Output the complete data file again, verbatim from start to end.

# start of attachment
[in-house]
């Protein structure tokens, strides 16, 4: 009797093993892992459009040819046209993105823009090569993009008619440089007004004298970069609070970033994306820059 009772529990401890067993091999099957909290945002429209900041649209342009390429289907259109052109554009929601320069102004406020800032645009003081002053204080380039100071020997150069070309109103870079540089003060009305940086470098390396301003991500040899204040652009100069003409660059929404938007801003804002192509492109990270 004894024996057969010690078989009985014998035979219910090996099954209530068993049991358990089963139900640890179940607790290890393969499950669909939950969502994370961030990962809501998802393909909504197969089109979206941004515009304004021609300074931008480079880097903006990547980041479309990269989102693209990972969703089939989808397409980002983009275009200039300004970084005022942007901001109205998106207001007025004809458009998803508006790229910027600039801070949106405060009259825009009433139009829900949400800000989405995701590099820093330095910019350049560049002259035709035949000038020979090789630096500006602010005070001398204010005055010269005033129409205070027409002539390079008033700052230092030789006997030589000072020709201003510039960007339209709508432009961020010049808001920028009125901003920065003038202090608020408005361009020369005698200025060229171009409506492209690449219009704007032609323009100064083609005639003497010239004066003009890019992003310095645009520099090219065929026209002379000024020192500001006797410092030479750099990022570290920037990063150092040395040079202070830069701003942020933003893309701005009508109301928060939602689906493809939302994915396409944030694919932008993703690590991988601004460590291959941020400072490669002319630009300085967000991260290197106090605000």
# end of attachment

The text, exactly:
[in-house]
């Protein structure tokens, strides 16, 4: 009797093993892992459009040819046209993105823009090569993009008619440089007004004298970069609070970033994306820059 009772529990401890067993091999099957909290945002429209900041649209342009390429289907259109052109554009929601320069102004406020800032645009003081002053204080380039100071020997150069070309109103870079540089003060009305940086470098390396301003991500040899204040652009100069003409660059929404938007801003804002192509492109990270 004894024996057969010690078989009985014998035979219910090996099954209530068993049991358990089963139900640890179940607790290890393969499950669909939950969502994370961030990962809501998802393909909504197969089109979206941004515009304004021609300074931008480079880097903006990547980041479309990269989102693209990972969703089939989808397409980002983009275009200039300004970084005022942007901001109205998106207001007025004809458009998803508006790229910027600039801070949106405060009259825009009433139009829900949400800000989405995701590099820093330095910019350049560049002259035709035949000038020979090789630096500006602010005070001398204010005055010269005033129409205070027409002539390079008033700052230092030789006997030589000072020709201003510039960007339209709508432009961020010049808001920028009125901003920065003038202090608020408005361009020369005698200025060229171009409506492209690449219009704007032609323009100064083609005639003497010239004066003009890019992003310095645009520099090219065929026209002379000024020192500001006797410092030479750099990022570290920037990063150092040395040079202070830069701003942020933003893309701005009508109301928060939602689906493809939302994915396409944030694919932008993703690590991988601004460590291959941020400072490669002319630009300085967000991260290197106090605000």